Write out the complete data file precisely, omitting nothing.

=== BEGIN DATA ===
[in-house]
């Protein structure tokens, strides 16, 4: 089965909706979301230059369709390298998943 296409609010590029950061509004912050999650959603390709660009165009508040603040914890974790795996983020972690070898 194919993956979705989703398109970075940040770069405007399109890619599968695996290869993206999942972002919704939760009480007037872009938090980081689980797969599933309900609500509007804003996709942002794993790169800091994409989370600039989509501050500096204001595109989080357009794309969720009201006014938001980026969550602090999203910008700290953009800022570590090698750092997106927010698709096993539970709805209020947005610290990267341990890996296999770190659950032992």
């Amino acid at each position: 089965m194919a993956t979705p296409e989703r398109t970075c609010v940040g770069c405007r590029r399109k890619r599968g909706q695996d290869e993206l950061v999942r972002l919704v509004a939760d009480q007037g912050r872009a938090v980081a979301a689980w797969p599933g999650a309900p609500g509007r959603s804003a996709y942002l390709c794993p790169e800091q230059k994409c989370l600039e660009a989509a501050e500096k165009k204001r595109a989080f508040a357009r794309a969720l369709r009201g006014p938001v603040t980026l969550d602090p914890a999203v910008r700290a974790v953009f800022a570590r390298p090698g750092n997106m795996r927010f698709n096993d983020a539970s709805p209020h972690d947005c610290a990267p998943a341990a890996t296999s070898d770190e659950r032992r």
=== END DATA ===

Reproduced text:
[in-house]
């Protein structure tokens, strides 16, 4: 089965909706979301230059369709390298998943 296409609010590029950061509004912050999650959603390709660009165009508040603040914890974790795996983020972690070898 194919993956979705989703398109970075940040770069405007399109890619599968695996290869993206999942972002919704939760009480007037872009938090980081689980797969599933309900609500509007804003996709942002794993790169800091994409989370600039989509501050500096204001595109989080357009794309969720009201006014938001980026969550602090999203910008700290953009800022570590090698750092997106927010698709096993539970709805209020947005610290990267341990890996296999770190659950032992």
């Amino acid at each position: 089965m194919a993956t979705p296409e989703r398109t970075c609010v940040g770069c405007r590029r399109k890619r599968g909706q695996d290869e993206l950061v999942r972002l919704v509004a939760d009480q007037g912050r872009a938090v980081a979301a689980w797969p599933g999650a309900p609500g509007r959603s804003a996709y942002l390709c794993p790169e800091q230059k994409c989370l600039e660009a989509a501050e500096k165009k204001r595109a989080f508040a357009r794309a969720l369709r009201g006014p938001v603040t980026l969550d602090p914890a999203v910008r700290a974790v953009f800022a570590r390298p090698g750092n997106m795996r927010f698709n096993d983020a539970s709805p209020h972690d947005c610290a990267p998943a341990a890996t296999s070898d770190e659950r032992r």